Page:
drank Sour Appletini by DAVIDsTEA
75 tasting notes

This was the tea I was most intrigued by in the Cocktail Collection. It’s truly a sour apple tea, and that’s a flavour I had never experienced in tea before. As an iced tea it’s quite nice, but there’s something off about the flavour, and I think that sour apple is a flavour that should really be reserved for candy. It’s very refreshing, with a full-bodied apple flavour and a very pleasant sourness (thank you for leaving hibiscus out of this one!), but not something that I could see myself drinking very often. Definitely a cool novelty tea though!

What follows is some personal musings on DAVIDsTEA from a business standpoint, the tea review ends here if that’s all you care about!

Lately it feels as though DAVIDsTEA has really been pounding out the new releases, and while I love having new teas to try, it also feels as though the quality of their releases has gone down. I’ve heard rumours that the new CEO, Joel Silver, is planning on bringing out fewer releases (about one per month versus one almost every two weeks), and I’m looking forward to where he brings this company. I don’t think that their previous model of fast expansion and constant new releases sat well with consumers; I believe it gave off a sense of greed for a company that had historically built a very personal relationship with its customers.

I’ve seen many people complain of changing business practices and sales tactics within the company, and to that I say it is a business, and they do need to make money. In the beginning, loose tea was a very niche product, and as its popularity has grown, it’s harder to make the sales. People rarely need to buy high-priced items such as a steeper or a travel mug, and those initial sales are easily the most profitable for the company. The vast majority of people who shop at DAVIDsTEA are not tea addicted, and I’ve found that many people who are total tea addicts have moved onto different companies after initially falling in love with loose leaf tea through DAVIDsTEA. They are no longer trying to break into the market, they’re now trying to grow and expand with the market, and that requires a totally different approach. Being an exciting new novelty is one thing, but creating an enduring, prosperous business is completely different. While I am not saying that DAVIDsTEA will be going out of business any time soon, I do believe they need to change their approach as more and more people are turning away from the company.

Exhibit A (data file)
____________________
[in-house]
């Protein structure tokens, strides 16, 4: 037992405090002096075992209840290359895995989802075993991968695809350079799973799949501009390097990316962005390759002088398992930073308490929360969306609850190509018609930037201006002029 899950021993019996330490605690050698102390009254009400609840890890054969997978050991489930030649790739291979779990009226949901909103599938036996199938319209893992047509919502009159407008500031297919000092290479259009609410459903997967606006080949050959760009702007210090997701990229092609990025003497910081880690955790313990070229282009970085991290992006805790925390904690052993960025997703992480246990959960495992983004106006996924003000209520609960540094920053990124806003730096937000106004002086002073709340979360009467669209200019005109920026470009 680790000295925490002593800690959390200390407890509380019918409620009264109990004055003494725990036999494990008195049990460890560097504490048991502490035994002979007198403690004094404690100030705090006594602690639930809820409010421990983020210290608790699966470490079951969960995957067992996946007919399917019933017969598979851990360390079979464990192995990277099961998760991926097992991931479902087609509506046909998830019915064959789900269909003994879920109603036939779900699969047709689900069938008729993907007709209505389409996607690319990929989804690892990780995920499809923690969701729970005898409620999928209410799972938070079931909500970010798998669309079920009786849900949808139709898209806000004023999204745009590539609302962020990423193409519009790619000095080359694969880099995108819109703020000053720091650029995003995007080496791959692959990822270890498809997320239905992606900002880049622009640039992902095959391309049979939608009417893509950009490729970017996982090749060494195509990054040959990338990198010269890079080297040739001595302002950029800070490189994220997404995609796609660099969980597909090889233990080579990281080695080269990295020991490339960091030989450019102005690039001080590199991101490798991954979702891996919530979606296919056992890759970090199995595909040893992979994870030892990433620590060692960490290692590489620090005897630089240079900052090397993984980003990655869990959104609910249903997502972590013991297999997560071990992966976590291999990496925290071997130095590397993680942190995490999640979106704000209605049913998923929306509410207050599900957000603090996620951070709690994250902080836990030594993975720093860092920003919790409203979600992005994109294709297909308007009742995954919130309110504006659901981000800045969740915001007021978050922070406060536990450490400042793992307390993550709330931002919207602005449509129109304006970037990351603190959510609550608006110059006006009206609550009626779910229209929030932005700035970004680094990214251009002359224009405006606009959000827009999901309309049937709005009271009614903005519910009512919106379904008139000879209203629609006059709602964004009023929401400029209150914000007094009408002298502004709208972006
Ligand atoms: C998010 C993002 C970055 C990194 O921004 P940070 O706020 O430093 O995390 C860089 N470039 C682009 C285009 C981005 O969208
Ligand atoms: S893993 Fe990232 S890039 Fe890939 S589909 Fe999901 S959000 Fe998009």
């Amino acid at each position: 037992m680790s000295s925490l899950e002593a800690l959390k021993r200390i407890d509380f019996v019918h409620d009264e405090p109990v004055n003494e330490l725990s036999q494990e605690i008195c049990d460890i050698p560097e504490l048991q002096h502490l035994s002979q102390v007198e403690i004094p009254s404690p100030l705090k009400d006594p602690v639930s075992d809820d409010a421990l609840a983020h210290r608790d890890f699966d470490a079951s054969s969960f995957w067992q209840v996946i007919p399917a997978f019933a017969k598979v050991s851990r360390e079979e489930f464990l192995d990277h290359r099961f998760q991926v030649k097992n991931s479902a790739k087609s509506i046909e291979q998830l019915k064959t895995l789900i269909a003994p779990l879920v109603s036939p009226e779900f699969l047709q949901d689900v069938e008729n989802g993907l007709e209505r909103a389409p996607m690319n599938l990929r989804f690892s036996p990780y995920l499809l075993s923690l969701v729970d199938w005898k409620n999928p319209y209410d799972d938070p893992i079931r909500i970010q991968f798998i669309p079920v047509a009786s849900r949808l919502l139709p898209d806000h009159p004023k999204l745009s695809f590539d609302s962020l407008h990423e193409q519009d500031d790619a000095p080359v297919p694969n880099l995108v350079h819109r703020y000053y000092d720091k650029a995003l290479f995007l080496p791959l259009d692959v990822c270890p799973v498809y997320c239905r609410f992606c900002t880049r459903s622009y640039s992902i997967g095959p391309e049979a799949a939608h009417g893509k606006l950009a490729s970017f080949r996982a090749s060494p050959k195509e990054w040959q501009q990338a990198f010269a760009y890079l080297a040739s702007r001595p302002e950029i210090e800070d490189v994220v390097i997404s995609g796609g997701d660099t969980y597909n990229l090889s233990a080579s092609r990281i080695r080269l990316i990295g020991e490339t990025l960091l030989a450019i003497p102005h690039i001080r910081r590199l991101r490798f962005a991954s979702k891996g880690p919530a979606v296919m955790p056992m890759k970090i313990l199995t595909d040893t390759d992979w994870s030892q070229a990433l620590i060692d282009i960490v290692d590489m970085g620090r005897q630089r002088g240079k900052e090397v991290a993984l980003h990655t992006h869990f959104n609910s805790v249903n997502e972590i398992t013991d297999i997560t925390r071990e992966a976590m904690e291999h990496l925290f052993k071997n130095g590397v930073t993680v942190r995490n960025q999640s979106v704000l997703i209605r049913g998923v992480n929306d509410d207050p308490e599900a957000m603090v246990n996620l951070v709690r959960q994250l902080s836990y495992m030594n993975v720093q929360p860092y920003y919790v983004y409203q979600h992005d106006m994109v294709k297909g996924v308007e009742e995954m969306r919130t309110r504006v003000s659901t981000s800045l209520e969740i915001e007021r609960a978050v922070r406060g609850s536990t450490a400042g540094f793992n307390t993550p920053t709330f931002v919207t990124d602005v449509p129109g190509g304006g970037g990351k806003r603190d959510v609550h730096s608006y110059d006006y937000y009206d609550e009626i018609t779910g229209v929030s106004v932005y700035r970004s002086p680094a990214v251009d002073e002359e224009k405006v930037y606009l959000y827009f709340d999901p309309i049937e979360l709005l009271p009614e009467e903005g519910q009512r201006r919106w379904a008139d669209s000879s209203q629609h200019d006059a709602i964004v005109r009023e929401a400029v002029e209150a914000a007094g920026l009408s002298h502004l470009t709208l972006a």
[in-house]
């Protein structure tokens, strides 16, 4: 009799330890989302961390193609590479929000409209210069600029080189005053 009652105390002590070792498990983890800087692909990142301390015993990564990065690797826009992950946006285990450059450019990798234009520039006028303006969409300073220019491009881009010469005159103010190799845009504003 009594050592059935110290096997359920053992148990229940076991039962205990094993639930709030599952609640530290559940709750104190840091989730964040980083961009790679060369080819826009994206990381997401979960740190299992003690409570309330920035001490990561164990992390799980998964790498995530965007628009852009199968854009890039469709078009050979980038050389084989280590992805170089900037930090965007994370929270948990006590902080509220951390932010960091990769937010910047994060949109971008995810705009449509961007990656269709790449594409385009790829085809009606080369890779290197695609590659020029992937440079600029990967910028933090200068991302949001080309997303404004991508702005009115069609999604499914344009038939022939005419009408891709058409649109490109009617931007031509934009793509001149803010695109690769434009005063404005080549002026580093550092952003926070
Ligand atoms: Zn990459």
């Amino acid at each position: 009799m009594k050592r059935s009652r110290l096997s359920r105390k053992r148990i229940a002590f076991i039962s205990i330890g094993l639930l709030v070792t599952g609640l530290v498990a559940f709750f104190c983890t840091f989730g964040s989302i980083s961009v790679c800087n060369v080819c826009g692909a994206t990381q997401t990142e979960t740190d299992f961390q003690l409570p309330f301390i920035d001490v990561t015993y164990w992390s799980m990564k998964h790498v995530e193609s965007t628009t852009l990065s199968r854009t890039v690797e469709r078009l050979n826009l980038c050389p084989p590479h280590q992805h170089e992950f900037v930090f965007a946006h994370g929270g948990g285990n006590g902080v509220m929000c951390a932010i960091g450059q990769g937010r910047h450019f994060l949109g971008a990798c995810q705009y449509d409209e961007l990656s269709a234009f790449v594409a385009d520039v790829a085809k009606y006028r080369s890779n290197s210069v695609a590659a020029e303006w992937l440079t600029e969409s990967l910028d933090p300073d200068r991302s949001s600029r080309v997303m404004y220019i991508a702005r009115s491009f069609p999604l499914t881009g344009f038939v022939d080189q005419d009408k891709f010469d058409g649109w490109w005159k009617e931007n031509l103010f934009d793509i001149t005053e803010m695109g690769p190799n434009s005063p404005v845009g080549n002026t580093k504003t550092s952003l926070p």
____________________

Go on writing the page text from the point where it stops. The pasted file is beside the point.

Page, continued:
Flavors: Apple, Apple Candy, Sour

Iced 5 min, 0 sec

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Law student from Alberta, Canada with a passion for all things tea after quitting coffee. Currently drinking primarily DAVIDsTEA blends due to proximity and convenience, but open to expanding my tea-rizons in the near future.

Apple, caramel, vanilla, coconut, jasmine tea, malty black teas, sweet blackberry leaves, guayusa, white tea, peach, strawberry, creaminess, raspberry leaves, Chinese teas, anything smooth and creamy!!! Highly caffeinated blends have my heart.

Vegetal green teas, astringency, ginger, cinnamon, peppercorns, hibiscus, alcoholic notes, stevia. I prefer teas that don’t contain dairy or artificial flavouring (which begs the question why 90% of my blends come from DAVIDsTEA, the king of artificial flavouring in the tea world). Herbals, tisanes, and rooibos teas tend to sit at the back of my tea cupboard. That being said, I’ll drink almost anything at least once.

0-20: I cannot get through a cup of this, it will be given away/thrown out.
20-40: Tolerable. Will definitely not repurchase.
40-60: Average. Will likely not repurchase.
60-80: Good to very good. May repurchase if I’m in the mood for one of these teas, but these teas are not staples in my collection.
80-95: Will very likely repurchase, but these teas are something I could live without or easily find a suitable substitute.
95-100: Staples. Must always have on hand, would go to the ends of the earth to track down if discontinued.

I make all of my teas Western style, but if I do get more into straight teas in the future you can bet I will be buying a gong fu set. If I’ve added any milk to my teas, it’s always vanilla soy milk, and I do not add sweetener unless otherwise noted. Usually I’m very good about making a note of any additional ingredients I’ve added to the tea.

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